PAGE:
NEWS
May 12, 1996
Helen Kreis Wallenda,85, the last member of the original four-member Great Wallendas high-wire troupe and frequent pinnacle of the famous Wallenda pyramid during decades on the high wire, died Thursday in Sarasota, Fla.She was 17 when she climbed Karl Wallenda's shoulders in the debut performance of the Wallenda pyramid in Madison Square Garden. The year was 1928; and the Great Wallendas, just arrived in America from Europe, brought the audience to its feet for 11 minutes of raucous approval.
NEWS
May 5, 1996
Angel Wallenda: The Associated Press reported erroneously Friday that Angel and Steven Wallenda performed as members of the Flying Wallendas. Steven Wallenda formed his own high-wire act and the couple were never members of the troupe once headed by his uncle and family patriarch, Karl Wallenda.Also, the Associated Press erroneously reported that Steven Wallenda and his 9-year-old son are Karl Wallenda's last direct descendants. One daughter and four grandchildren of Karl Wallenda still perform in separate acts.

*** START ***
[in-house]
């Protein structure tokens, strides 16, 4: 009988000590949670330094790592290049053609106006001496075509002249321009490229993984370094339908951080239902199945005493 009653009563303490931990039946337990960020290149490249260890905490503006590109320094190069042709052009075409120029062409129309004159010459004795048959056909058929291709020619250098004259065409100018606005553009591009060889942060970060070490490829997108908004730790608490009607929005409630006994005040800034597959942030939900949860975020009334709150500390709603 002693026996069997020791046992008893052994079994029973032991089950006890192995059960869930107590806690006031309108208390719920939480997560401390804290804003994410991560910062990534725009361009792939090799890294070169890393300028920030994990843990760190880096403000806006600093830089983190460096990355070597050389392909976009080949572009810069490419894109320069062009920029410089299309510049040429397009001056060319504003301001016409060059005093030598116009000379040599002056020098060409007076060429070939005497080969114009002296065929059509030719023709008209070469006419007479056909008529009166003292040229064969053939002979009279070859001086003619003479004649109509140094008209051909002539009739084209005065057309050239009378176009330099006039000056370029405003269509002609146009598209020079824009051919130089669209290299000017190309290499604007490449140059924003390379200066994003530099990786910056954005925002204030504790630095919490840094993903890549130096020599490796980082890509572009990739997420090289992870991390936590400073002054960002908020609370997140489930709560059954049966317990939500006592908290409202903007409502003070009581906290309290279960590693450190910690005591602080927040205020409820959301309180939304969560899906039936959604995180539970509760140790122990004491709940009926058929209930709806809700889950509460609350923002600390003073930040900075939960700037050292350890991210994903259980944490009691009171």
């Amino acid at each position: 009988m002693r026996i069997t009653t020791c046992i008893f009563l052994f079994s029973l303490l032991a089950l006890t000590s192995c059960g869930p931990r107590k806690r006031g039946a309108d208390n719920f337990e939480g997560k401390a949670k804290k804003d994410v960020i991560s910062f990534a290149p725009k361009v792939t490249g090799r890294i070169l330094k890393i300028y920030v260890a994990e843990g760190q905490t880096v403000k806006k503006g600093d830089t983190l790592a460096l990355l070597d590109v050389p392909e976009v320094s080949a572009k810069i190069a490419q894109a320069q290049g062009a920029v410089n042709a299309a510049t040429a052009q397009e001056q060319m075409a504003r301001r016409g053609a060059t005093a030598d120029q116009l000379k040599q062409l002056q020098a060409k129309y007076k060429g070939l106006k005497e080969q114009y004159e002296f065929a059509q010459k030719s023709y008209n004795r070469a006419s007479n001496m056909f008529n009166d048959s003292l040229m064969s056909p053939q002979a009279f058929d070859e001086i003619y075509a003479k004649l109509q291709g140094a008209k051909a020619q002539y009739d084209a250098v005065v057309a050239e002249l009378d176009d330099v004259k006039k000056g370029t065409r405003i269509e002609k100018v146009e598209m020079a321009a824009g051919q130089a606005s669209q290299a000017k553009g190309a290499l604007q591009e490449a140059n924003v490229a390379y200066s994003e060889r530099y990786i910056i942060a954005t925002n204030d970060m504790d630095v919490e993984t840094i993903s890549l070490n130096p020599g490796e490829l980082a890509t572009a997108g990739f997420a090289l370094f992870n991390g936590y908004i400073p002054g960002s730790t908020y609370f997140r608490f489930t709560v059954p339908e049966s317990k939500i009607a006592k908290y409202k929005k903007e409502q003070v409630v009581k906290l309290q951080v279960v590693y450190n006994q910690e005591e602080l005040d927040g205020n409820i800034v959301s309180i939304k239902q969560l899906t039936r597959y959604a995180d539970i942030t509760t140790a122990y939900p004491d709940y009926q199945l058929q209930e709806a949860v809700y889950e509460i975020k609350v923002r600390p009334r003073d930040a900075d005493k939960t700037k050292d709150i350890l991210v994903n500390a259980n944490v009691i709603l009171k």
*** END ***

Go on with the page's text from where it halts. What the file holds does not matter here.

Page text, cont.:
FEATURES
By Gerry Yandel and Gerry Yandel,Cox News Service | November 15, 1992
TALLULAH FALLS, Ga. -- As the eye scans the north Georgia terrain and pauses at Tallulah Gorge, the massive chasm where RTC the tiny but powerful Tallulah River has patiently carved 600 to 1,000 feet into the Earth's crust, it looks as if God blinked while creating the topography.The people who settled the area, which Gov. Zell Miller declared last week will become a state park in mid-1993, were so awed by the gorge that they named parts of it the Devil's Pulpit, the Devil's Foot Bath and the Devil's Jail.
NEWS
March 21, 2001
John Eugene Poling, 78, lumber company director John Eugene Poling, former director of operations for an Annapolis lumber company, died March 14 of cancer at Brighton Gardens Health Care Center in Naples, Fla. He was 78. Mr. Poling had lived in Glen Burnie for 42 years before moving to Florida last year. In the 1990s, he retired from J. F. Johnson Lumber Co., where he had been director of operations for 20 years. Earlier, he was a building superintendent for Kasten Construction Co. and the Baltimore and Ohio Railroad.